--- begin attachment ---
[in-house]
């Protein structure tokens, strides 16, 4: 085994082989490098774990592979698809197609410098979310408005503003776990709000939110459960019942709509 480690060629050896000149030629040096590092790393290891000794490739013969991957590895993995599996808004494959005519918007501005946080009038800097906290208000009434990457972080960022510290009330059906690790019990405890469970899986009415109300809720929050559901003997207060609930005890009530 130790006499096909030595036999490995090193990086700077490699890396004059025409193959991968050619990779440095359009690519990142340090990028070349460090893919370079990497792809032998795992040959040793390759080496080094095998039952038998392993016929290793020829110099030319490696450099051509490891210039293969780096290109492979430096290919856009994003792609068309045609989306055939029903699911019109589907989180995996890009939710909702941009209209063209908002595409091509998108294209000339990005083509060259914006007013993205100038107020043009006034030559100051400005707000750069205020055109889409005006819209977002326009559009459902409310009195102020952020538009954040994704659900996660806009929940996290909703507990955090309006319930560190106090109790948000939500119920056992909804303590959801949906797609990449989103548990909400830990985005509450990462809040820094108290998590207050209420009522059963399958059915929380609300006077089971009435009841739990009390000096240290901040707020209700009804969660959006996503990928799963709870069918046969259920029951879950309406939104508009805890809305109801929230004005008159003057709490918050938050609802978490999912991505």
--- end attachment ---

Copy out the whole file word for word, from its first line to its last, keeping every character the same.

[in-house]
């Protein structure tokens, strides 16, 4: 085994082989490098774990592979698809197609410098979310408005503003776990709000939110459960019942709509 480690060629050896000149030629040096590092790393290891000794490739013969991957590895993995599996808004494959005519918007501005946080009038800097906290208000009434990457972080960022510290009330059906690790019990405890469970899986009415109300809720929050559901003997207060609930005890009530 130790006499096909030595036999490995090193990086700077490699890396004059025409193959991968050619990779440095359009690519990142340090990028070349460090893919370079990497792809032998795992040959040793390759080496080094095998039952038998392993016929290793020829110099030319490696450099051509490891210039293969780096290109492979430096290919856009994003792609068309045609989306055939029903699911019109589907989180995996890009939710909702941009209209063209908002595409091509998108294209000339990005083509060259914006007013993205100038107020043009006034030559100051400005707000750069205020055109889409005006819209977002326009559009459902409310009195102020952020538009954040994704659900996660806009929940996290909703507990955090309006319930560190106090109790948000939500119920056992909804303590959801949906797609990449989103548990909400830990985005509450990462809040820094108290998590207050209420009522059963399958059915929380609300006077089971009435009841739990009390000096240290901040707020209700009804969660959006996503990928799963709870069918046969259920029951879950309406939104508009805890809305109801929230004005008159003057709490918050938050609802978490999912991505």